Smokers suffering from cardiovascular disease who quit smoking extend their life by an average of five years. Moreover, the chance of a next cardiovascular event is postponed by 10 years, on average. This is the outcome of a study among almost 5000 patients suffering from cardiovascular disease, one third of whom continued smoking after, for instance, an initial heart attack, cerebral infarction or medical treatment. UMC Utrecht researcher Johanneke van den Berg is to obtain her doctorate with this study on Thursday.

Of the 4,673 patients who participated in the study, 33 percent smoked at the time of onset of cardiovascular disease. The average age of the patients was 61, and smokers were, on average, five years younger than the non-smokers when they presented with the first symptoms of cardiovascular disease. Two thirds of the smokers continued smoking after this first, life-threatening event. Another remarkable outcome of the study is that patients aged 70 and over who quit smoking after the first symptoms of cardiovascular disease on average lived longer than patients who continued smoking.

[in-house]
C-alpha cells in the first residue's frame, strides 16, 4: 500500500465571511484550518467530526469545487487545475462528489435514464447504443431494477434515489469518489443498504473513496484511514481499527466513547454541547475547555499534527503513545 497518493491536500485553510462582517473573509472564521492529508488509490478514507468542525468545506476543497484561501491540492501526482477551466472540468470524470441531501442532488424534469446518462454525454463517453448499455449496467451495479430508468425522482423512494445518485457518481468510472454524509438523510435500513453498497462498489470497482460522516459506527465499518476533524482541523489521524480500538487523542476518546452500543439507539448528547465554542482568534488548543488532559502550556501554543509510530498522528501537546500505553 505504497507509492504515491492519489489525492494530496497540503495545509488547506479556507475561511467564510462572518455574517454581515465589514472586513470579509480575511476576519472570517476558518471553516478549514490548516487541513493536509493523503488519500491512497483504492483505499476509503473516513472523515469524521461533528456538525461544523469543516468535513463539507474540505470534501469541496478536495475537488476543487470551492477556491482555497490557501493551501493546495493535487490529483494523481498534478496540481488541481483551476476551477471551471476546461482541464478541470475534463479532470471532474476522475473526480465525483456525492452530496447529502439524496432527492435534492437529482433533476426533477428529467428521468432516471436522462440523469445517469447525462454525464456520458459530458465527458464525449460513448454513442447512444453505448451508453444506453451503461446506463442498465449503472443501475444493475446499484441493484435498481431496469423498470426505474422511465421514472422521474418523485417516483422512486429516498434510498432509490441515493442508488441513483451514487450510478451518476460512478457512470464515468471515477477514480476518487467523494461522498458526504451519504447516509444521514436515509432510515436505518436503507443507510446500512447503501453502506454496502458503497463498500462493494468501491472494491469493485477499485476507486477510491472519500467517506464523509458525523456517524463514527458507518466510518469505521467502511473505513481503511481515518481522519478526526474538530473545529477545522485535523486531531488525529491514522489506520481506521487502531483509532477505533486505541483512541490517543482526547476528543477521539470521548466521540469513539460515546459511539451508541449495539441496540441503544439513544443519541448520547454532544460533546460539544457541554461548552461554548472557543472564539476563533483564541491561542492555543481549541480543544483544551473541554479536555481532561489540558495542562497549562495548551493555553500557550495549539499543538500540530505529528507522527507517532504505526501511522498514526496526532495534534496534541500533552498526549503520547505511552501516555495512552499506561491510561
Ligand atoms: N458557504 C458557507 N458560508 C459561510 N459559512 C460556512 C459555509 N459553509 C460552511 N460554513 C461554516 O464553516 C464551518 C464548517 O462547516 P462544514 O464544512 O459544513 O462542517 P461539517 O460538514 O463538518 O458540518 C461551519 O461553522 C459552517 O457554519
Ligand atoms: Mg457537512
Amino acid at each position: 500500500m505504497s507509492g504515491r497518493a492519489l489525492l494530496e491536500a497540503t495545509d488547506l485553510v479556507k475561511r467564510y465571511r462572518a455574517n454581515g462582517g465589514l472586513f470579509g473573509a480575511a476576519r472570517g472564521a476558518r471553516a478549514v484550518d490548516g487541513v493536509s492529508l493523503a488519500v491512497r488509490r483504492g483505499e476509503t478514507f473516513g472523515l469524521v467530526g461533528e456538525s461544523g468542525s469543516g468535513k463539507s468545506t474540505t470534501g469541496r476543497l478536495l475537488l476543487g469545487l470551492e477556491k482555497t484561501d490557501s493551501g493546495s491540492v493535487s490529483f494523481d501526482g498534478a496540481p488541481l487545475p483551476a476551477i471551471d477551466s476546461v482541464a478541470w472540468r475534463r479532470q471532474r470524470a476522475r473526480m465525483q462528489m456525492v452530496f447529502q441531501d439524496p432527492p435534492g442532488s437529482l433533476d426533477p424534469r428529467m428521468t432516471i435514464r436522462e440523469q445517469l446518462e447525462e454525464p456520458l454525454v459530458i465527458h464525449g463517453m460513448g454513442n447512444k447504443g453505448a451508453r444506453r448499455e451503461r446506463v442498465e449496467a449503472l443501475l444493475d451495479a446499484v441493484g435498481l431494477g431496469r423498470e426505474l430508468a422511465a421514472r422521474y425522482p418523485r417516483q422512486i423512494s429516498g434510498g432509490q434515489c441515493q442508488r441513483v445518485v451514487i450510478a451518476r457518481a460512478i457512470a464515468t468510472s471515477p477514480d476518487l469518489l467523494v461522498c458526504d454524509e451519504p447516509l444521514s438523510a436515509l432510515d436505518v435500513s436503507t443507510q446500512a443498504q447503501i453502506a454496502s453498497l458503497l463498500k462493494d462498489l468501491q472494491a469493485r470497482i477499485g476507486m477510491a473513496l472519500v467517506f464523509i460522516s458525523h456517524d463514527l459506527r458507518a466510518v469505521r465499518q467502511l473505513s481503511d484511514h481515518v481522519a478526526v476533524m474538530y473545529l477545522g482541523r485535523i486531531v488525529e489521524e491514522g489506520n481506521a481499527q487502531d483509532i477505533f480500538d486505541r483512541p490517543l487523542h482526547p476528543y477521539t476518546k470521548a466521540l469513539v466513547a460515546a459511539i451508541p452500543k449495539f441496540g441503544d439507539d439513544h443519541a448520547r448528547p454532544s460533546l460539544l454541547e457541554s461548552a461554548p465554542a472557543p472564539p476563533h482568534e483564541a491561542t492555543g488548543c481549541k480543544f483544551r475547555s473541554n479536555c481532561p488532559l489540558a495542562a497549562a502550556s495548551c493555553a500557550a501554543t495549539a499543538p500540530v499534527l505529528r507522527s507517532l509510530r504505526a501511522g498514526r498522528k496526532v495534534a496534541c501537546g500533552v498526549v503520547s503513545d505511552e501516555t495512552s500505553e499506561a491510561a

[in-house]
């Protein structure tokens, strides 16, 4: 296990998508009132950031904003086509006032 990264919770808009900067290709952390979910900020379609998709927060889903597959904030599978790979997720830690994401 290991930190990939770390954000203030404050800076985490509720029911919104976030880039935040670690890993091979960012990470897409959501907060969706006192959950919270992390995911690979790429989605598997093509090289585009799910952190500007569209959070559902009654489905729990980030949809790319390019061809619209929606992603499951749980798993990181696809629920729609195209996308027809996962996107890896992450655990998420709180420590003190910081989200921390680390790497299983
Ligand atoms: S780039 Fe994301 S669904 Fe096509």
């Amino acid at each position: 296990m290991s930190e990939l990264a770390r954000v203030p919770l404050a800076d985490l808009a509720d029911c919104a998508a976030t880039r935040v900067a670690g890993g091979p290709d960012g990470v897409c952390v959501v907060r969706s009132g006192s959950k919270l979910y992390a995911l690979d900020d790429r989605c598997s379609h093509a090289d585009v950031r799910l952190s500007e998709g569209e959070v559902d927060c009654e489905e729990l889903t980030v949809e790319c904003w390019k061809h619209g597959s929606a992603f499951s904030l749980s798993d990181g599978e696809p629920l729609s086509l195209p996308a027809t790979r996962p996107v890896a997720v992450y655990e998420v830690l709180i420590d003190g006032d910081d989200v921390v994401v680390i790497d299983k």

‘Quitting smoking at a more advanced age is beneficial, too, even when you're over 70’, says Van den Berg. ‘The study shows that those who continued smoking had more problems with their vessels and that their chances of a second cardiovascular event are significantly greater. This is, of course, not very surprising, but as long as patients smoke, it remains important to point out the benefits of quitting smoking, particularly because the effect of quitting exceeds all other preventive treatments, such as taking medication to lower blood pressure or cholesterol.’

Van den Berg also studied the weight of the patients. ‘We know that, on average, people are getting heavier, and this also increases the risk of cardiovascular disease. The most remarkable outcome was that the largest increase in weight, expressed in BMI (Body Mass Index), manifested itself in 'younger' cardiovascular patients aged 50 and under. Advice and information on the dangers of being overweight and trying to slim down to a healthy weight are paramount, particularly for relatively young patients suffering from cardiovascular disease.’